A Voice For People With Disabilities

Corson Brook Woods with Protectors’ Cliff Hagen

Among the oaks, walnut and locust trees along Forest Hill Road, is a greenspace at the heart of Meiers Corners. Despite being home to deer, woodchucks, robins and woodpeckers, these woods have not had the attention of nearby parks like Willowbrook or LaTourette.
But now there’s a new accessible sidewalk along Willowbrook and Forest Hill roads, that makes it possible to safely walk along the perimeter of the woods from the gates of the Willowbrook Campus of Staten Island Developmental Disabilities Service Organization (SIDDSO) south to the New Springville Little League fields, including an area known as the Corson Brook Woods.
Before the sidewalk was built, it was hard for people with mobility issues to leave the Willowbrook campus. People who use wheelchairs or walkers would need to use a busy street to enter the community at an intersection without a traffic light nor sidewalk. Even without mobility issues, there were sections of Forest Hill Road without a sidewalk where all pedestrians had to walk along one of Staten Island’s busiest streets.
The woods once served to buffer the community from the infamous Willowbrook State School where up to 6,000 individuals were once warehoused. When the school closed down in 1988, the property was reconfigured with the College of Staten Island occupying much of the site, as well as facilities and residences for people with developmental and intellectual disabilities on the rest of the property. Organizations such as Lifestyles for the Disabled, Lifespire, and the Staten Island Developmental Disabilities Council now utilize the historic buildings. The Institute for Basic Research, which opened in 1968, also remains on the property.
But the woods remained, surrounding the property and

creating a barrier between the people using services on the Willowbrook campus and inclusion in the greater community. “It felt like a prison, being stuck on campus,” said Joseph Padalino of the Life-Wire crew. “It felt like the old Willowbrook.”
To learn about the woods, the Life-Wire News crew invited Cliff Hagen, President of the Protectors of the Pine Oak Woods, to take them on a walk around the site. “I was curious because I didn’t know what was there,” said Padalino. “I thought it was abandoned woods, but didn’t know it was inhabited by bugs, animals, spiders, and nature.”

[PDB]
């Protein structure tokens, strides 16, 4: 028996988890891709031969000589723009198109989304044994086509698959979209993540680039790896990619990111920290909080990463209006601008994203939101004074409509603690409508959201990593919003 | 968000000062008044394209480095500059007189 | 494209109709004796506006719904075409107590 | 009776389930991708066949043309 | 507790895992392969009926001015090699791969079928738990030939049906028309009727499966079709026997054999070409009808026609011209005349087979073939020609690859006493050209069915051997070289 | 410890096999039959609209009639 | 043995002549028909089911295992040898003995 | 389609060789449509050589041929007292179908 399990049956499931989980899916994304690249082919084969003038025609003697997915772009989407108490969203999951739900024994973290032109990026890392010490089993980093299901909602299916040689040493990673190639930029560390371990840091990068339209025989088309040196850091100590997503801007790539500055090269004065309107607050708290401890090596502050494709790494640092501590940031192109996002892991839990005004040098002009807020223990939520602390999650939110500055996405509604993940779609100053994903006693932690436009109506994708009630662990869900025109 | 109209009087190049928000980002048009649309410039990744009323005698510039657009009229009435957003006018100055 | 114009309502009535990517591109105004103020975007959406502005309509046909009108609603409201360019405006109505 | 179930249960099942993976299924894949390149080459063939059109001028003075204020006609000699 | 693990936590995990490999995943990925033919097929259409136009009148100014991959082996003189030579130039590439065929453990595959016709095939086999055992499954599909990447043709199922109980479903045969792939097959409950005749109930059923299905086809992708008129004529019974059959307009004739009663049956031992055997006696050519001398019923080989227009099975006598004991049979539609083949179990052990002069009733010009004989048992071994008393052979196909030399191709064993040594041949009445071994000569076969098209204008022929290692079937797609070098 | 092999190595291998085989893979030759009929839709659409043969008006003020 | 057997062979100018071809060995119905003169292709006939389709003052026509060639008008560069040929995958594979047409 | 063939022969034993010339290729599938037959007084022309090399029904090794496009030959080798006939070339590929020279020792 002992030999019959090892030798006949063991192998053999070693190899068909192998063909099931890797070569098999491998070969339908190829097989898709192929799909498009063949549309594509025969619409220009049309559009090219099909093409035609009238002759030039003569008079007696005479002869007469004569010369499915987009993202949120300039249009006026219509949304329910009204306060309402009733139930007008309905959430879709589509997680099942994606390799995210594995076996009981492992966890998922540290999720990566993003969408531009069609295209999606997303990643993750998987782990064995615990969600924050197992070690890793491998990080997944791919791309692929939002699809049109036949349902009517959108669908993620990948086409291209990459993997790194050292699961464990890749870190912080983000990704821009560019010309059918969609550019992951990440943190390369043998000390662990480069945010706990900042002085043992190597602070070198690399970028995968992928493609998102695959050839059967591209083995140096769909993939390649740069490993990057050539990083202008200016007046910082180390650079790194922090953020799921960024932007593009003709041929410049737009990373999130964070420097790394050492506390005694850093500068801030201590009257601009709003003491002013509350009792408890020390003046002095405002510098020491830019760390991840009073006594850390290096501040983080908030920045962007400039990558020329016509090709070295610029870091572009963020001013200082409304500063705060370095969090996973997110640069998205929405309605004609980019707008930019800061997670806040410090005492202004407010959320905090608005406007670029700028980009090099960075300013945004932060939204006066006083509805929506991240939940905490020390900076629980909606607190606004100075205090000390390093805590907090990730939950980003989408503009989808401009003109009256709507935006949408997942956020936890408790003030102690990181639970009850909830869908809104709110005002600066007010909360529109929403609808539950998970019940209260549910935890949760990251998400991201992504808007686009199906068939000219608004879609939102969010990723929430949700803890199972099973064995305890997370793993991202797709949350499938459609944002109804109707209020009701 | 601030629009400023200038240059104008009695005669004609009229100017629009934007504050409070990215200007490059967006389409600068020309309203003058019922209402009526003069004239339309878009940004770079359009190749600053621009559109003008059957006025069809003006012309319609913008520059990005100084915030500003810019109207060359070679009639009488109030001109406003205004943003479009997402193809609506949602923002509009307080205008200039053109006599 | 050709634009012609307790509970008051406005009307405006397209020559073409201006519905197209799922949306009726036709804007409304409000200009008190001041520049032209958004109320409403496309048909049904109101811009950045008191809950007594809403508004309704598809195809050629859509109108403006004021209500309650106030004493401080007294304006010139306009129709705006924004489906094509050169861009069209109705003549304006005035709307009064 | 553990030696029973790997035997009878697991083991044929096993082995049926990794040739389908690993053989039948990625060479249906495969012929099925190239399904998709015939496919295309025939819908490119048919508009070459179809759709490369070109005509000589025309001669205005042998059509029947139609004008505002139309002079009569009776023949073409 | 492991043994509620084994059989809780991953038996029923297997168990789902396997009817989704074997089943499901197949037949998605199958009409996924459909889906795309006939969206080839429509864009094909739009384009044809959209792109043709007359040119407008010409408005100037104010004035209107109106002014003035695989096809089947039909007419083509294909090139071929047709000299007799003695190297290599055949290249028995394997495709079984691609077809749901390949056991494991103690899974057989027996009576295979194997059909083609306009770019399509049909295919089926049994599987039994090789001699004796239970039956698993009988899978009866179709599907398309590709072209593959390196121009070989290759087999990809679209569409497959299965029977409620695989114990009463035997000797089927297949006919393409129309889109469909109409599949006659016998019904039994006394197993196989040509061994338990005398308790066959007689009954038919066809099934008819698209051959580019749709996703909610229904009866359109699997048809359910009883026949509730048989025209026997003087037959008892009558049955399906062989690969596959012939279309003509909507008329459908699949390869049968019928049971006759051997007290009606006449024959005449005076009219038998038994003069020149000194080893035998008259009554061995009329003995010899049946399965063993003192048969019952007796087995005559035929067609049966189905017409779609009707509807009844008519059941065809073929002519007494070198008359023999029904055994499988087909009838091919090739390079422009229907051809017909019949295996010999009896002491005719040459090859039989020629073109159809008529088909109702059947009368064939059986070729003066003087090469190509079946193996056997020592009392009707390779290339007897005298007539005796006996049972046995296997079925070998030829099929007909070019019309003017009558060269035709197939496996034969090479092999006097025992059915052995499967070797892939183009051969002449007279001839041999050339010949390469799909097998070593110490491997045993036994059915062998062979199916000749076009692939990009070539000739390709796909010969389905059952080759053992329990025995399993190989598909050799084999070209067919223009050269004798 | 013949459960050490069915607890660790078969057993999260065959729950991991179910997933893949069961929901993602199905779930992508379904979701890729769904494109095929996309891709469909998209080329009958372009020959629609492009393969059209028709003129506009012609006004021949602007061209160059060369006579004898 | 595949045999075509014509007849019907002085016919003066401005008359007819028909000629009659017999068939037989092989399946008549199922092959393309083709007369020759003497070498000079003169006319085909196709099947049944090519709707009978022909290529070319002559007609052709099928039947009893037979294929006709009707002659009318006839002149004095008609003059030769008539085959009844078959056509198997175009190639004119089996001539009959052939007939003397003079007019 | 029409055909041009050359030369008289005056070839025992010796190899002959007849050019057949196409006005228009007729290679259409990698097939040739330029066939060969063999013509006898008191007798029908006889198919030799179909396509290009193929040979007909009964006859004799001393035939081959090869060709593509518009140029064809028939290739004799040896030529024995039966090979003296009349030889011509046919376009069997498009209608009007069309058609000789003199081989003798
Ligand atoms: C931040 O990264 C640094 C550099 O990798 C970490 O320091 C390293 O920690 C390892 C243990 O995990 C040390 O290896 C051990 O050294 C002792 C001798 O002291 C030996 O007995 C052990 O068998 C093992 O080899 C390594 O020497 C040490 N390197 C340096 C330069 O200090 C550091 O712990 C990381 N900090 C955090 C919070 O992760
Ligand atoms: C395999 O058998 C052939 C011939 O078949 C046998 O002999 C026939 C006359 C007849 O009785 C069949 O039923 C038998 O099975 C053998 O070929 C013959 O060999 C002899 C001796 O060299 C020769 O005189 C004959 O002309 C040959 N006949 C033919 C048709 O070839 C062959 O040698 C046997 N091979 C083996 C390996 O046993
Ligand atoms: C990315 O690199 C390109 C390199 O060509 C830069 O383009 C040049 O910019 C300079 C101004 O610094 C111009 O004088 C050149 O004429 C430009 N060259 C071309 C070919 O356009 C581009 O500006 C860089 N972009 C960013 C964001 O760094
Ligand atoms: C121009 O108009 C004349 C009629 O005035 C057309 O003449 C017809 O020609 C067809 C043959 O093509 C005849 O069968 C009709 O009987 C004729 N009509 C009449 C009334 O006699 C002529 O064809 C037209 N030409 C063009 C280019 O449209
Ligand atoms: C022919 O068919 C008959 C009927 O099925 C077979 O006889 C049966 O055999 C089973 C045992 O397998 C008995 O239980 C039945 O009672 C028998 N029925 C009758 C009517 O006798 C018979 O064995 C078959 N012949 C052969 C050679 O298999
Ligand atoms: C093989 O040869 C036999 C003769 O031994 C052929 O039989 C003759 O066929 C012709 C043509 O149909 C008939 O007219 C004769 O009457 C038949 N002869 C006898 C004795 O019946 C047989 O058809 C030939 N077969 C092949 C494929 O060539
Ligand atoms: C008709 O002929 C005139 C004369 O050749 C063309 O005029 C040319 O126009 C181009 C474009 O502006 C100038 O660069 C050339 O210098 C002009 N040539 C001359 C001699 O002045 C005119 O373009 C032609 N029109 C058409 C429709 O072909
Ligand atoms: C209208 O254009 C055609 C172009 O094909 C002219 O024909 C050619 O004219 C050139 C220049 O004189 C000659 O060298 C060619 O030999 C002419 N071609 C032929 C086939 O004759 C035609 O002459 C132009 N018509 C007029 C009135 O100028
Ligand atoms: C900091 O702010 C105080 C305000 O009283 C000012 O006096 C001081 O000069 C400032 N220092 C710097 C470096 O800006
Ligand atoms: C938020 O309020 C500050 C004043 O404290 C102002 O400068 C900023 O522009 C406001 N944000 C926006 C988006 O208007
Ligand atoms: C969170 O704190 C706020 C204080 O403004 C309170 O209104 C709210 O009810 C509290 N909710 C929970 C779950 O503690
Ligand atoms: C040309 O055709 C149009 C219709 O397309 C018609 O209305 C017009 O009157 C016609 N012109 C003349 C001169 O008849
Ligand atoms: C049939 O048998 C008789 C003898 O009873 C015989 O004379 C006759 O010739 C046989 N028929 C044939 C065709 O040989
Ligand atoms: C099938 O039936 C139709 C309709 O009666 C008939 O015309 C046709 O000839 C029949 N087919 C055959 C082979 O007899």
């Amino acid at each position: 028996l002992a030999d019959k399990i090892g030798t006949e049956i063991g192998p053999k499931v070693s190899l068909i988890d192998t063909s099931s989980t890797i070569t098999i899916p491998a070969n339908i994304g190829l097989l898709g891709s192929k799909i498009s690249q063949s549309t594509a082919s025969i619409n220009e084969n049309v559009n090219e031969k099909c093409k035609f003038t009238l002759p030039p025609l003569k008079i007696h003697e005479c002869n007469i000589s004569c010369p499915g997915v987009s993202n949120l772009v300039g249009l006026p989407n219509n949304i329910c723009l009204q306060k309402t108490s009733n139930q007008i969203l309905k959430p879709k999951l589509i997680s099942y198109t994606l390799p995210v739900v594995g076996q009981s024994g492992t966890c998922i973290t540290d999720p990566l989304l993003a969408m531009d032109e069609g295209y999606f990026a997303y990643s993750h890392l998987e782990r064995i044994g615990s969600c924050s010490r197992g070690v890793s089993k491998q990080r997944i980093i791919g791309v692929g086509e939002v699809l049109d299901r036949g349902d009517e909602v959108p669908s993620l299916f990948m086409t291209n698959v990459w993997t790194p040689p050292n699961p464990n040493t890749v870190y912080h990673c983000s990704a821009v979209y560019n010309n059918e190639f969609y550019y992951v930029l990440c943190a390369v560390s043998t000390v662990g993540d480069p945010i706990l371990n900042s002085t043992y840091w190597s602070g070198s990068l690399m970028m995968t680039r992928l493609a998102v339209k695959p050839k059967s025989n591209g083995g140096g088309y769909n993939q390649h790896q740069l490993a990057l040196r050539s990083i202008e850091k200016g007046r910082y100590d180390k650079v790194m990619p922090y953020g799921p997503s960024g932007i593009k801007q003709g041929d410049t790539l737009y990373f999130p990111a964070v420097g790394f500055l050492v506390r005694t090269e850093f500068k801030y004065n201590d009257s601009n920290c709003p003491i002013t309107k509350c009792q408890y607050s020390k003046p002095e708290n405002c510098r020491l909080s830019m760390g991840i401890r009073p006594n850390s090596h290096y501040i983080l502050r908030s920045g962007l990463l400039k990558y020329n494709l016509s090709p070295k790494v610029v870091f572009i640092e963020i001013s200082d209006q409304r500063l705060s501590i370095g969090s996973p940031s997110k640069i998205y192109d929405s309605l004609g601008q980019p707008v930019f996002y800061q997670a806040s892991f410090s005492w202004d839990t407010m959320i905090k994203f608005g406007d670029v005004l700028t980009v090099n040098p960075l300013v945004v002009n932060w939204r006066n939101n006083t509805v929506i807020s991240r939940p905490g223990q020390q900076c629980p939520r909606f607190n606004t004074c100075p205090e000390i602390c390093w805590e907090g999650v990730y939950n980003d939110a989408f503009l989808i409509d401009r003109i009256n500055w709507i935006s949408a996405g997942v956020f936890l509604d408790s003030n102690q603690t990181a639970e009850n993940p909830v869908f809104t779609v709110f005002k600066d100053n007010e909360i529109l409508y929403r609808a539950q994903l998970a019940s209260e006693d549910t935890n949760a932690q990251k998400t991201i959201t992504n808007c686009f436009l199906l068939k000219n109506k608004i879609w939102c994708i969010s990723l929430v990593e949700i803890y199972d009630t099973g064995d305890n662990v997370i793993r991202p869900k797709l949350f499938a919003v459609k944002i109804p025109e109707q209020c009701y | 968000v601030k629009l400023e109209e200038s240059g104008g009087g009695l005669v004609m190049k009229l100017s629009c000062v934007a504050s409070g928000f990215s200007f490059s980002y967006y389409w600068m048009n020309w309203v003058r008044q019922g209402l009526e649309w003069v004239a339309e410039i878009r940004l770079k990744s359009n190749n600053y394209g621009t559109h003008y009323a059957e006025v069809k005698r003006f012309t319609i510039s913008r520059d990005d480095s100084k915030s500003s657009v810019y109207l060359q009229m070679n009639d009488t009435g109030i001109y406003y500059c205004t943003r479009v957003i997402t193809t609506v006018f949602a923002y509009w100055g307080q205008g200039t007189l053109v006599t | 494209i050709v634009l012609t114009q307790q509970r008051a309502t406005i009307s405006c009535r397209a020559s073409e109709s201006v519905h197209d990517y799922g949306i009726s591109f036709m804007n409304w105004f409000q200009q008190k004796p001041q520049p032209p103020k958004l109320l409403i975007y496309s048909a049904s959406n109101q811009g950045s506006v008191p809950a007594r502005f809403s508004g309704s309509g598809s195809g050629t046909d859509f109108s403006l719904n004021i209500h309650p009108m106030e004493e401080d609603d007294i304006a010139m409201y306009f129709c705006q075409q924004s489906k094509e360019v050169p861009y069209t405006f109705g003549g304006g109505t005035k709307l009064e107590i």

“There are wildflowers in the area. A number of different tree species and plenty of birds,” observed Hagen. “While we walked I heard and, or saw robins, downy and red bellied woodpeckers, house wren, great crested flycatcher and blue jays. There are also deer in the area, along with skunks, foxes, groundhogs, squirrels, raccoons and opossums.”
“It was interesting to learn that dandelions are very useful to eat, to make wine or tea, but we mostly just pull them out and throw them away,” noted Life-Wire’s Gregory Perosi. “They’re full of antioxidants, and help the immune system and the liver. We learned that the name means lion’s teeth from the French ‘dent de lion.’”
Walking in by the woods made the group feel exhilarated to be in nature. Padalino said, “I felt very revived, relaxed; I was finally one with nature. I felt I was not in a wheelchair. I felt like I was walking. It brought back my spirit to be in the woods.”

The new sidewalk runs along a wooded area belonging to the State of New York that borders the former Willowbrook State School. This had the Life-Wire News crew speculating- what if they made a park in the area? “People of every ability could enjoy the beauty of nature,” wondered Life-Wire’s Aaron Bialer. “There could be benches and paths and playgrounds. It would be a great opportunity for inclusion and to meet people in the community.”
New York State already operates several greenspaces on Staten Island, including: Arden Heights Woods, Bloesser’s Pond, North Mount Loretto State Forest, Lemon Creek, and Clay Pit Ponds State Park Preserve. Opening up the Forest Hill Road woods with accessible paths would benefit the disabilities community, the residents of New York State operated group homes, and the neighbors in the surrounding communities of Meiers Corners and Westerleigh.
What do you think would be a good use of the greenspaces surrounding the Willowbrook campus? Share your ideas to LFDmedia@lfdsi.org.
-Written collaboratively by Aaron Bialer, Joseph Padalino, Anthony DiCostanzo, Joseph Jones, Kevin DiStefano and Gregory Perosi for Life-Wire News Service with Edward Gregory.

Spread the love